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Cementing the future

The cement sector seems to be on the brink of revival. This could be the time to invest in cement companies for the long term

Cementing the future

From their lows in 2008, stock prices of leading Indian cement companies have rallied from three to eight times. Most of them trade at or near all-time highs - bar the blip we have witnessed since the beginning of calendar 2016. Over the same time frame, operating margins and return ratios have worsened significantly: most now at decadal lows (see Figure 1). Is the market right in forecasting a change in fortune for the cement sector?

Capacity utilisation - turning up?
As Table 1 reveals, the cement industry in India has gone through huge capacity addition, growing 150 per cent over the past ten years, while demand has just about doubled. Consequently, capacity utilisation that was a robust 90 per cent in 2006-08 has fallen to below 70 per cent. In fact, over FY13-15, cement prices barely increased 1 per cent per annum - not even keeping pace with costs - leading to erosion in margins and returns.

Industry insiders are, however, bullish over long-term prospects. Capacity addition is slowing as margin pressures, high leverage and reduced availability of limestone - a key raw material - make further expansion less viable and difficult to fund. Corporate announcements of capacity increase have slowed considerably, with indications that FY16 will see less than 3 per cent capacity addition.

On the other hand, demand growth, which has been an anaemic 4.5 per cent per annum over the past several years, now looks like picking up. January 2016 saw a pick-up of almost 9 per cent YoY. Going forward, the industry estimates that demand growth will likely align with the trend rates of 6 to 8 per cent per annum.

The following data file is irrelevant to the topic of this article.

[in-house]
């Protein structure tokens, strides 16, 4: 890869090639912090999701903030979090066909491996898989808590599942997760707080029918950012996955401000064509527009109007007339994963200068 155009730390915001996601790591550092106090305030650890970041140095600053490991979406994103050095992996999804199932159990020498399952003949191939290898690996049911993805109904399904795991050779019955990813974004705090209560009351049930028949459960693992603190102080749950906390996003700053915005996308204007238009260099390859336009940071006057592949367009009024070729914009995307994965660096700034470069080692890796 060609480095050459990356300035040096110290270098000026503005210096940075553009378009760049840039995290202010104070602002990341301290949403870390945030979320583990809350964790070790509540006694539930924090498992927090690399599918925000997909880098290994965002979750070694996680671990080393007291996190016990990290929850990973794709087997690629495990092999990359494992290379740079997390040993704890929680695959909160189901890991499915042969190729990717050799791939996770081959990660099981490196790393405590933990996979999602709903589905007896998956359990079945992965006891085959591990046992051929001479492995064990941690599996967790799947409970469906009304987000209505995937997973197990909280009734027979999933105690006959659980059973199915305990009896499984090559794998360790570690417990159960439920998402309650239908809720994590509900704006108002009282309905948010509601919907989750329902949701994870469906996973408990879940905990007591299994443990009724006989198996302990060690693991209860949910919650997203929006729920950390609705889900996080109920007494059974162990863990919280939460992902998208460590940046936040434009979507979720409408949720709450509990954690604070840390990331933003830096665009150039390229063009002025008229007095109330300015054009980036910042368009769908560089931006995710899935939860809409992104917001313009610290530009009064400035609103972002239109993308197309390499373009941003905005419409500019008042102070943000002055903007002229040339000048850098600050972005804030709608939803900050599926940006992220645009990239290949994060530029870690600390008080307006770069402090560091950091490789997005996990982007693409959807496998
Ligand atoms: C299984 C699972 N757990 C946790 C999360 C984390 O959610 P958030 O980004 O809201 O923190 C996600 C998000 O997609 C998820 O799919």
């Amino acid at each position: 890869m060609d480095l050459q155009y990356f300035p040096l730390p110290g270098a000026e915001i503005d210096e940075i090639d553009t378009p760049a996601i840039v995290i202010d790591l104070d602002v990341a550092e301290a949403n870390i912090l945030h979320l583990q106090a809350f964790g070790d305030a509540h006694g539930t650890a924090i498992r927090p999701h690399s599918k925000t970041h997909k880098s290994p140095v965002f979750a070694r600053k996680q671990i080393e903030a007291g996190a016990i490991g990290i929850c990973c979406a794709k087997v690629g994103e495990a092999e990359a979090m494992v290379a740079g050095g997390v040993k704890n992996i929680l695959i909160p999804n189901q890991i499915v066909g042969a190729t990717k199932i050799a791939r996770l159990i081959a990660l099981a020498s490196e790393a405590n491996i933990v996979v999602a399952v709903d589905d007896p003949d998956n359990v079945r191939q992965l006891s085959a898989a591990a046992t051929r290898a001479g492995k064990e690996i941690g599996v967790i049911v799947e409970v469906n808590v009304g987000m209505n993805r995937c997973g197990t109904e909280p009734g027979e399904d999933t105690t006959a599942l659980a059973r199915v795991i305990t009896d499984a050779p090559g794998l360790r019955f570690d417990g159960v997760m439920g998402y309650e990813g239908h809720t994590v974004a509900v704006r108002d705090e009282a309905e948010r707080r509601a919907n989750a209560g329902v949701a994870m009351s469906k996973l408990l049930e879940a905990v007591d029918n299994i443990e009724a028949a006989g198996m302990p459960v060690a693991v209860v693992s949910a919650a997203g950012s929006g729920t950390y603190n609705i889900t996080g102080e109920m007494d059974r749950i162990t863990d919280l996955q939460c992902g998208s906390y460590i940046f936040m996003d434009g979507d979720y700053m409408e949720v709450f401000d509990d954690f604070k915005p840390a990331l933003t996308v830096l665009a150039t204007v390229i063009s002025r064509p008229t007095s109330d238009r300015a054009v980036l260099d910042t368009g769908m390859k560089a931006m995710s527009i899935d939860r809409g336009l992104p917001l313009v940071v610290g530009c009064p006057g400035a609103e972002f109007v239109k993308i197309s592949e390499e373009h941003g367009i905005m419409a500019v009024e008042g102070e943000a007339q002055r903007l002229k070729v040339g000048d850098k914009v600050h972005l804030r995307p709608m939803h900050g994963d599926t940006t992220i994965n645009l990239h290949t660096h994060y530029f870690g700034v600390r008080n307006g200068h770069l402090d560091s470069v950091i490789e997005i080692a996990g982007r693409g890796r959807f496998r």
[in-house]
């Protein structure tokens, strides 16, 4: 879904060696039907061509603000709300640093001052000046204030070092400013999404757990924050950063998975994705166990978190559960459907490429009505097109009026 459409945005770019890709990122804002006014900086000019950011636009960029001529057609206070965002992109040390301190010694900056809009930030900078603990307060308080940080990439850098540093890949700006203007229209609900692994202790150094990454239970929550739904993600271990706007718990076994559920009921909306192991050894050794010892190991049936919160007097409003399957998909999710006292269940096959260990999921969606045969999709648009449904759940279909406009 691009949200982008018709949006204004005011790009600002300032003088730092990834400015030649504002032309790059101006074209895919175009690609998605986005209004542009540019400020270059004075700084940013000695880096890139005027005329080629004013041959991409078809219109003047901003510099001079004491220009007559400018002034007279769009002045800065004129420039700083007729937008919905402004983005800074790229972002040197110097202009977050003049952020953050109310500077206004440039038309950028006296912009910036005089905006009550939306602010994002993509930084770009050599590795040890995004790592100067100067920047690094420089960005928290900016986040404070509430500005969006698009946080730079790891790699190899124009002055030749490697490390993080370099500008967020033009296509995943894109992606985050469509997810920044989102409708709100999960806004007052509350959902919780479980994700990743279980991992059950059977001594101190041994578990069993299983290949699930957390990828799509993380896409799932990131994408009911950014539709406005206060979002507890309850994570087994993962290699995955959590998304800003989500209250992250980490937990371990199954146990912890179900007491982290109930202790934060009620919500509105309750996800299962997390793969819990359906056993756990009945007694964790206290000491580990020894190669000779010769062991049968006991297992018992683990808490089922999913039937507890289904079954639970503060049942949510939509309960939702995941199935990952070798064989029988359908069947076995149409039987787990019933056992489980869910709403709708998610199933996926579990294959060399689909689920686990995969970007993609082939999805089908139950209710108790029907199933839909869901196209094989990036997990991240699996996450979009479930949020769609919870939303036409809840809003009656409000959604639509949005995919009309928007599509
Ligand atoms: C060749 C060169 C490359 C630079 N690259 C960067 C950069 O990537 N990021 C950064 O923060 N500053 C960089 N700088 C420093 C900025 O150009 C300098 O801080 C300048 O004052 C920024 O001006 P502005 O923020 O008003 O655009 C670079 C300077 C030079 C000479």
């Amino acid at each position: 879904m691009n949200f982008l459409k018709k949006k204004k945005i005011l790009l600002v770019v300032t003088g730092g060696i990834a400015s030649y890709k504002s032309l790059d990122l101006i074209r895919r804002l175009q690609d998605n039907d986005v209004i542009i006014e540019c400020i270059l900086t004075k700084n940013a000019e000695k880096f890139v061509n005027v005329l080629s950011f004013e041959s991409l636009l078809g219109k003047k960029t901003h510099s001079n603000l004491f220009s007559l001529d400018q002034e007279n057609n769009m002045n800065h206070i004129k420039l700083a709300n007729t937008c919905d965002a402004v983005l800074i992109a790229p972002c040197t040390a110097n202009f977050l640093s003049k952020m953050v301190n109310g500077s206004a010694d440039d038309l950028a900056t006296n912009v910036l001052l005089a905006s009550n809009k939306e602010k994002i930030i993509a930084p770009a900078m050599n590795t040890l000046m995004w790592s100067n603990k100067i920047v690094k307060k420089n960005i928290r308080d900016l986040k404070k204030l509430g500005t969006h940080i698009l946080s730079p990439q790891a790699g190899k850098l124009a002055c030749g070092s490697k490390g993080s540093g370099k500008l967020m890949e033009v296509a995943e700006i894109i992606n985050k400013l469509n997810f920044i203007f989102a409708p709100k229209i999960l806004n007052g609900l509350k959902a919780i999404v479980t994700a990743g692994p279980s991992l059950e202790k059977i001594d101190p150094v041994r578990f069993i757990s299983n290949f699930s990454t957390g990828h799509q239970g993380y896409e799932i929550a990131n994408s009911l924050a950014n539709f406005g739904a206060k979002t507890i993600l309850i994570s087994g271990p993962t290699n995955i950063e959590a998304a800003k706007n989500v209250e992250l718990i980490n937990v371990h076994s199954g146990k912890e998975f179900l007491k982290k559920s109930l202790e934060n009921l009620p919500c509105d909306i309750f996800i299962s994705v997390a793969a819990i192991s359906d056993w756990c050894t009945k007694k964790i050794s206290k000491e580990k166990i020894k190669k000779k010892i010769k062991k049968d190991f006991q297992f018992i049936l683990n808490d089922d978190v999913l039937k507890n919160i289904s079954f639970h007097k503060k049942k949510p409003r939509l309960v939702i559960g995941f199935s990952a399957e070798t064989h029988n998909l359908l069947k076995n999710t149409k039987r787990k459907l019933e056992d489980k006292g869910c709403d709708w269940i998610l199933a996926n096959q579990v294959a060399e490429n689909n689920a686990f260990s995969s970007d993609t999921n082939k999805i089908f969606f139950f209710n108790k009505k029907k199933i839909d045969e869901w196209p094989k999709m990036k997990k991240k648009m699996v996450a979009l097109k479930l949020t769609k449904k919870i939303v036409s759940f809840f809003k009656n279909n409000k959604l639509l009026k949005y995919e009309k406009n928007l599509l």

Growth in demand will, for now, be driven by government's focus on building roads, irrigation projects, and mass housing. Later in the cycle, private demand is likely to pick up as economy revives.

Pricing - key to profits
Profitability of cement companies is based on a number of factors - cost of freight, power, coal, etc. However, the one item that critically determines EBIDTA margins is output price (see Figure 2).

All through FY07, as cement prices firmed on the back of 93 per cent capacity utilisation, EBIDTA forecasts were revised upwards. The same forecasts were revised downwards all through FY16 as utilisation declined below 70 per cent.

In a commoditised market like cement where demand lags supply, increasing prices is possible only when 'informal cartels' exist. The Competition Commission of India has attempted to probe the existence of cartelised pricing in cement markets but has not been able to demonstrate it in a manner that will withstand judicial scrutiny. Despite this, it is clear that, wherever possible, the industry makes all attempts to keep prices high. This is helped by geographies with a few, dominant suppliers. Unfortunately for producers, the last decade saw smaller regional players growing market share. This trend seems to be reversing now with the purchase of Reliance Cement by Birla Corp and JP Associates' cement capacity by Ultratech. For now, in almost all markets, except those of central India, small players make up at least 30 per cent of production capacity, making 'pricing discipline' difficult to maintain.

The glass half-full
Going forward, capacity utilisation can increase as incremental demand outstrips growth in supply, while recent merger and acquisitions will lead to industry consolidation with a consequent cement-price increase. This will allow higher margins and RoCE.

It must be kept in mind that while new capacity addition has fallen off, operating efficiencies often add considerable capacity. A key upside trigger will be higher-than-forecast demand growth.

Despite this caution, cement seems to be at the beginning of an up-cycle. The cycle may well extend for several years, since a lack of availability of new limestone mines hampers fresh capacity addition by new players. Investors with an appetite for long-term investments may benefit from including cement stocks in their portfolios.

Anand Tandon is an independent analyst.

This column appeared in the April 2016 Issue of Wealth Insight.